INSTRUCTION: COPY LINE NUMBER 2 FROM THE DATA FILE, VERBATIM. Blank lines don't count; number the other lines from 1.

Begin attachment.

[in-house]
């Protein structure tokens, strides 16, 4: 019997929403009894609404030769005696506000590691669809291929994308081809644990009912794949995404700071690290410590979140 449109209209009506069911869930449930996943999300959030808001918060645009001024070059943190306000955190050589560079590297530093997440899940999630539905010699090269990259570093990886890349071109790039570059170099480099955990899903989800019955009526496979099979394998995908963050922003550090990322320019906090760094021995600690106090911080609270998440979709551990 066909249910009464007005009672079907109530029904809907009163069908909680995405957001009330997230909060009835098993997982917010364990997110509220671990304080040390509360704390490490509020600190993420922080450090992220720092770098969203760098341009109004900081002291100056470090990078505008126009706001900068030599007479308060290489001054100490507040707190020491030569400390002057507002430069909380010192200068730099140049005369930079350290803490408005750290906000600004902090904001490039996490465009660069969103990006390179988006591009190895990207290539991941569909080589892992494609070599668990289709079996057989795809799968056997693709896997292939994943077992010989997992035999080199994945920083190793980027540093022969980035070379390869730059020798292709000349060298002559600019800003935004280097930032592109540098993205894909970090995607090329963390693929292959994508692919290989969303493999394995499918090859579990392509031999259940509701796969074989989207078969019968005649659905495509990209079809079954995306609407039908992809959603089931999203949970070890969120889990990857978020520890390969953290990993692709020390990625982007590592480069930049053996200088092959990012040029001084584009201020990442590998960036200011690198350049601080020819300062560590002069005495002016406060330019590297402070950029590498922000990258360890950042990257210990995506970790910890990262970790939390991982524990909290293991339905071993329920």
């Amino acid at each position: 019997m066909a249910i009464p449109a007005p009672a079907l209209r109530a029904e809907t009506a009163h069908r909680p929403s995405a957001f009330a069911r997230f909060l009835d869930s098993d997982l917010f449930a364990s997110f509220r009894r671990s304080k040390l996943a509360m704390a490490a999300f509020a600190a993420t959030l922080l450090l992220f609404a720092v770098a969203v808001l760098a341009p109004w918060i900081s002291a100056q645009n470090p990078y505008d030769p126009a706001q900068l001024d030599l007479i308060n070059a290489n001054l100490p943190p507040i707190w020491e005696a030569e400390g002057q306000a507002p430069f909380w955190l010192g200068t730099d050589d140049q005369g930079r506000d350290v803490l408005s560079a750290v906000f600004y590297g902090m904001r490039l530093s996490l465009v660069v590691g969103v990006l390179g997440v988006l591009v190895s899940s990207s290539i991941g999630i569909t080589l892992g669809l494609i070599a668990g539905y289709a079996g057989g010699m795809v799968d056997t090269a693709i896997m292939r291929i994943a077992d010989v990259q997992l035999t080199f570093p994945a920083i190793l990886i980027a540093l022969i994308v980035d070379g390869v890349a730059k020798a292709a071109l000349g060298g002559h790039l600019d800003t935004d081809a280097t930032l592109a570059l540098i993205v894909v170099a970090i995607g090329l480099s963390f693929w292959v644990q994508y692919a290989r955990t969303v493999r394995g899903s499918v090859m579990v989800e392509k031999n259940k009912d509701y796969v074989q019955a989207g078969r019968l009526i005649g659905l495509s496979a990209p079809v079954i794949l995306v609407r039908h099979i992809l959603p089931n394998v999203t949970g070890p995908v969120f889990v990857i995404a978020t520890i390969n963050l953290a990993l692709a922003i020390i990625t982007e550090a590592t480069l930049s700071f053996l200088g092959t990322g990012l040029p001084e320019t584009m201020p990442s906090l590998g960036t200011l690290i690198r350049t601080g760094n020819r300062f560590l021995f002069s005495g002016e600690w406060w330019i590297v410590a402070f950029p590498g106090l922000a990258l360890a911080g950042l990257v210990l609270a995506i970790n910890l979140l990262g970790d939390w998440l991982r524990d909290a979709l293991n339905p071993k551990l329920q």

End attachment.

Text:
């Protein structure tokens, strides 16, 4: 019997929403009894609404030769005696506000590691669809291929994308081809644990009912794949995404700071690290410590979140 449109209209009506069911869930449930996943999300959030808001918060645009001024070059943190306000955190050589560079590297530093997440899940999630539905010699090269990259570093990886890349071109790039570059170099480099955990899903989800019955009526496979099979394998995908963050922003550090990322320019906090760094021995600690106090911080609270998440979709551990 066909249910009464007005009672079907109530029904809907009163069908909680995405957001009330997230909060009835098993997982917010364990997110509220671990304080040390509360704390490490509020600190993420922080450090992220720092770098969203760098341009109004900081002291100056470090990078505008126009706001900068030599007479308060290489001054100490507040707190020491030569400390002057507002430069909380010192200068730099140049005369930079350290803490408005750290906000600004902090904001490039996490465009660069969103990006390179988006591009190895990207290539991941569909080589892992494609070599668990289709079996057989795809799968056997693709896997292939994943077992010989997992035999080199994945920083190793980027540093022969980035070379390869730059020798292709000349060298002559600019800003935004280097930032592109540098993205894909970090995607090329963390693929292959994508692919290989969303493999394995499918090859579990392509031999259940509701796969074989989207078969019968005649659905495509990209079809079954995306609407039908992809959603089931999203949970070890969120889990990857978020520890390969953290990993692709020390990625982007590592480069930049053996200088092959990012040029001084584009201020990442590998960036200011690198350049601080020819300062560590002069005495002016406060330019590297402070950029590498922000990258360890950042990257210990995506970790910890990262970790939390991982524990909290293991339905071993329920």